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Old 5th February 2013, 01:45 PM   #21
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Quote:
Originally Posted by BenY View Post
Belt location on the platter cannot influance motor load in any way,unless the diameter of the platter changes from top to bottom. but then speed will change too.
The only issue i see here is centering the force applied by the belt with the center of the bearing so the bearing will be loaded evenly, so wear will be minimal.
What Ben said, unless you have huge belt tension you are unlikely to upset the apple cart. A decent inverted bearing, yours is that design, should be self stable as the mass in beneath the point of contact.

Nothing to worry about.
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Old 5th February 2013, 01:52 PM   #22
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If it's the TB21 that you've bought it should be fine. It'll be interesting to see the motor and controller to give advice on improving that. If it is a DC motor it should at very least use a simple current sensing feedback loop to control the speed stability. Do you have any pics of the PSU and motor?
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Old 5th February 2013, 06:54 PM   #23
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Originally Posted by sq225917 View Post
If it's the TB21 that you've bought it should be fine. It'll be interesting to see the motor and controller to give advice on improving that. If it is a DC motor it should at very least use a simple current sensing feedback loop to control the speed stability. Do you have any pics of the PSU and motor?
I've added some motor pics & as far as I can see there's just the potentiometer & a couple of resistors. I always knew this knew this would take a bit of tinkering to get it as good as it can be so any help is great. Help with the motor would be great too, although I am surprised at how quiet the motor is & the very low background noise & rumble from the turntable in general. The motor only has 5.5v wall wart type psu. Any advice on improvements I could make are very much appreciated. Thanks to everyone that has responded so far.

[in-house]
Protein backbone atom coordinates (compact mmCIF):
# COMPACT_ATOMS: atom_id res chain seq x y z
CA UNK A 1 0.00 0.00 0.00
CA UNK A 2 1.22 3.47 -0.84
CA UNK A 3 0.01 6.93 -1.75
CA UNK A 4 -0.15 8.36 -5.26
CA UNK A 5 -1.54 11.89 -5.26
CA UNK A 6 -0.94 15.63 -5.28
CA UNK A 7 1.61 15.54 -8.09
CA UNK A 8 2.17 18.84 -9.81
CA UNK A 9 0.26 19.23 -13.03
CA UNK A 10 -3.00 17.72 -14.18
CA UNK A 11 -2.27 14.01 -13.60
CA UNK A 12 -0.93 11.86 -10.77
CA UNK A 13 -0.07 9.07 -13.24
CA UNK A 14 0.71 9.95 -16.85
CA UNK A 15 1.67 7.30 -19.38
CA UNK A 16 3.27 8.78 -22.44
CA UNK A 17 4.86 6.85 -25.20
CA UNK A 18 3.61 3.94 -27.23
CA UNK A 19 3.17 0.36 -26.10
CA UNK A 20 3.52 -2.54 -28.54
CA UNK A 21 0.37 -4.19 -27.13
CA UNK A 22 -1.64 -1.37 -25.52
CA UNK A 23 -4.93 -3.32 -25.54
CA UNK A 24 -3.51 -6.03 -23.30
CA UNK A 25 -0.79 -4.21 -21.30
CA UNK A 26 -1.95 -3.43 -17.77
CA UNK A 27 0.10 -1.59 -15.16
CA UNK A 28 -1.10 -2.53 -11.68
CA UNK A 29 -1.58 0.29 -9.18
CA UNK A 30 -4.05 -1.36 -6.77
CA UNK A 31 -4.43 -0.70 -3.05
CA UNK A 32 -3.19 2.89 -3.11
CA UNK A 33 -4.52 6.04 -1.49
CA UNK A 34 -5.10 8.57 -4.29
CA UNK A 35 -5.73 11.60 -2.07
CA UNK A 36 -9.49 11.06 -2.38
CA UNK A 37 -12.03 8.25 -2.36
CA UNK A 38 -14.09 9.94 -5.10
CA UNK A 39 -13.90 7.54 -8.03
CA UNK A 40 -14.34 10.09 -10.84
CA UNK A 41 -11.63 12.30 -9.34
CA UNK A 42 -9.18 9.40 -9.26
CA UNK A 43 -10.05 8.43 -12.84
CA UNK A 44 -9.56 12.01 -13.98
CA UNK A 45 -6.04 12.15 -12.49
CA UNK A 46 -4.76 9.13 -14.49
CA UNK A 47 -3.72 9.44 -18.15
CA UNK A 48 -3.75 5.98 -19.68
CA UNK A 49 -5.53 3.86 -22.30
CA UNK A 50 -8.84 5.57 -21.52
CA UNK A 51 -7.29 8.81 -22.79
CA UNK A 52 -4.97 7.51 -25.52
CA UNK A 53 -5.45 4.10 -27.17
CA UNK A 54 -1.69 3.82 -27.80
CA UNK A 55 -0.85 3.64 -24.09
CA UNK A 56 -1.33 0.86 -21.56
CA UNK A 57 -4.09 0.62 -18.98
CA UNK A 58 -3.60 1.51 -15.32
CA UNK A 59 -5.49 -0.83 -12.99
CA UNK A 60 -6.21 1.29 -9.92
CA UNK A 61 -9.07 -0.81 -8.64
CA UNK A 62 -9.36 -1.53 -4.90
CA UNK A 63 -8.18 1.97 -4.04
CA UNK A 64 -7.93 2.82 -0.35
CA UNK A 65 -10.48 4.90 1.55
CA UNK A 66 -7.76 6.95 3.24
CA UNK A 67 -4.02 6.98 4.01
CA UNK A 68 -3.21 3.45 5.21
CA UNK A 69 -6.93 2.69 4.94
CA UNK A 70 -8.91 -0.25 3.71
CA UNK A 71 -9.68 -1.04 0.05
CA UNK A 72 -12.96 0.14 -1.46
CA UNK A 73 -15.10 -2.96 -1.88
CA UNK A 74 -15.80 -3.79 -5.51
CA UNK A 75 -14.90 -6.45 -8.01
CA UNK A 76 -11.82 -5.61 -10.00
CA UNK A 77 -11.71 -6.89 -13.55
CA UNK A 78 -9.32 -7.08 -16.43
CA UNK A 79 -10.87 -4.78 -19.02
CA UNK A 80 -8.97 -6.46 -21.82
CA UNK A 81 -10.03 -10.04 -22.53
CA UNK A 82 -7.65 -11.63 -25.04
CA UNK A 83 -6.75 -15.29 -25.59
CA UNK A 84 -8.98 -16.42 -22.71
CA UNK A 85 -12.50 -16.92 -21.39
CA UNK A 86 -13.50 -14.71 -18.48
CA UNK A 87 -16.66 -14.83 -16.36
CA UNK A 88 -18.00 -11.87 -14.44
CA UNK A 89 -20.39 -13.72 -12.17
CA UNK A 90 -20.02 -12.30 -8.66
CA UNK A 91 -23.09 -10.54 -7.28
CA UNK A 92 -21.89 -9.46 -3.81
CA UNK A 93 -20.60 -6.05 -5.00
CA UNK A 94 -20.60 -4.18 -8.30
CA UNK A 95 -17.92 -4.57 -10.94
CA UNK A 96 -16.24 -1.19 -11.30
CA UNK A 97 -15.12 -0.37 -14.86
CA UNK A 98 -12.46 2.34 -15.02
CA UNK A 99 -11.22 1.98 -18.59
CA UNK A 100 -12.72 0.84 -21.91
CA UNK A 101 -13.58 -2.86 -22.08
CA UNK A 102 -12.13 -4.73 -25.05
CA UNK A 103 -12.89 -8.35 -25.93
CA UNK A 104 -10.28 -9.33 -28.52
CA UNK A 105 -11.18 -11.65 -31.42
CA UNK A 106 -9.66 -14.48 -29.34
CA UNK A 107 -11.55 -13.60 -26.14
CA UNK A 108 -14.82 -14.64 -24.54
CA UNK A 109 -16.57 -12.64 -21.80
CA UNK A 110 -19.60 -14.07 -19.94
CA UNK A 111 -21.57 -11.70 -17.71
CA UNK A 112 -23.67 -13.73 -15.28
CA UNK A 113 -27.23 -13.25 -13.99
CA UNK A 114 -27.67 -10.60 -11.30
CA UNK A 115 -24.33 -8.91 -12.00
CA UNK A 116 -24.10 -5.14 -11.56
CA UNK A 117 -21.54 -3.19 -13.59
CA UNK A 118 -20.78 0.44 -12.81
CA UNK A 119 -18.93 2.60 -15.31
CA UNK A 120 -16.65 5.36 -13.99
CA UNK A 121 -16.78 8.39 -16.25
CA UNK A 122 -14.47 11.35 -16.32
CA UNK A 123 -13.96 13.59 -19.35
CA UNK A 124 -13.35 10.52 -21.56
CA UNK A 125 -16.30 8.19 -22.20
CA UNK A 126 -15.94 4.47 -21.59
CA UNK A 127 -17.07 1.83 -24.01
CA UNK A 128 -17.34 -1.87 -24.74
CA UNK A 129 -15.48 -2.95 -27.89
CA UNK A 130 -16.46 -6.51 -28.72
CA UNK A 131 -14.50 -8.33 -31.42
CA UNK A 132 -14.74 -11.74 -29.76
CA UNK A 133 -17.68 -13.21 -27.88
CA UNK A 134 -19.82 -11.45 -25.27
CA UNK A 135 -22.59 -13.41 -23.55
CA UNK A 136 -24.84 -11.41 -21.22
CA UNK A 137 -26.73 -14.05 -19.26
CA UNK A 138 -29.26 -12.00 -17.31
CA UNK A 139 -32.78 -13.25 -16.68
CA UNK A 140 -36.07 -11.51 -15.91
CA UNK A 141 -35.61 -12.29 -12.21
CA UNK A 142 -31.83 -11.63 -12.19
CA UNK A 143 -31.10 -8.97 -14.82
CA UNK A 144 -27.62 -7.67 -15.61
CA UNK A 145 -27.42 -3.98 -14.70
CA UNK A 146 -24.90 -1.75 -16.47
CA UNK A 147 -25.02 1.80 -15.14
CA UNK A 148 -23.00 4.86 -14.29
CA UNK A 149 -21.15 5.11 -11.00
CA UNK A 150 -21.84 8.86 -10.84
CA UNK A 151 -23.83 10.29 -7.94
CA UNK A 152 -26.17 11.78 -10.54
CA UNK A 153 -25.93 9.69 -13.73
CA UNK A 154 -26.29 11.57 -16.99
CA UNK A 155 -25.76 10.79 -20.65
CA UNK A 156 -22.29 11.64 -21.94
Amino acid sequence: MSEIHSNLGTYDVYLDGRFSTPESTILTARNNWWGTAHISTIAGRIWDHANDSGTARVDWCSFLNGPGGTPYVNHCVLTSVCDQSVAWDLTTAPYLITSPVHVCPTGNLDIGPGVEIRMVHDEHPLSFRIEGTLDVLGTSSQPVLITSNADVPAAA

motor.JPG

motor1.JPG

motor2.JPG

motor3.JPG

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Old 6th February 2013, 01:28 PM   #24
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Ok, looks like it's just a straight DC motor controller with no regulation on there at all. There's plenty that you can do for it, but not much that will fit in the motor housing. It would benefit from a simple current sensing DC motor controller. I imagine there are examples on the forum somewhere.
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Old 6th February 2013, 09:34 PM   #25
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Originally Posted by sq225917 View Post
Ok, looks like it's just a straight DC motor controller with no regulation on there at all. There's plenty that you can do for it, but not much that will fit in the motor housing. It would benefit from a simple current sensing DC motor controller. I imagine there are examples on the forum somewhere.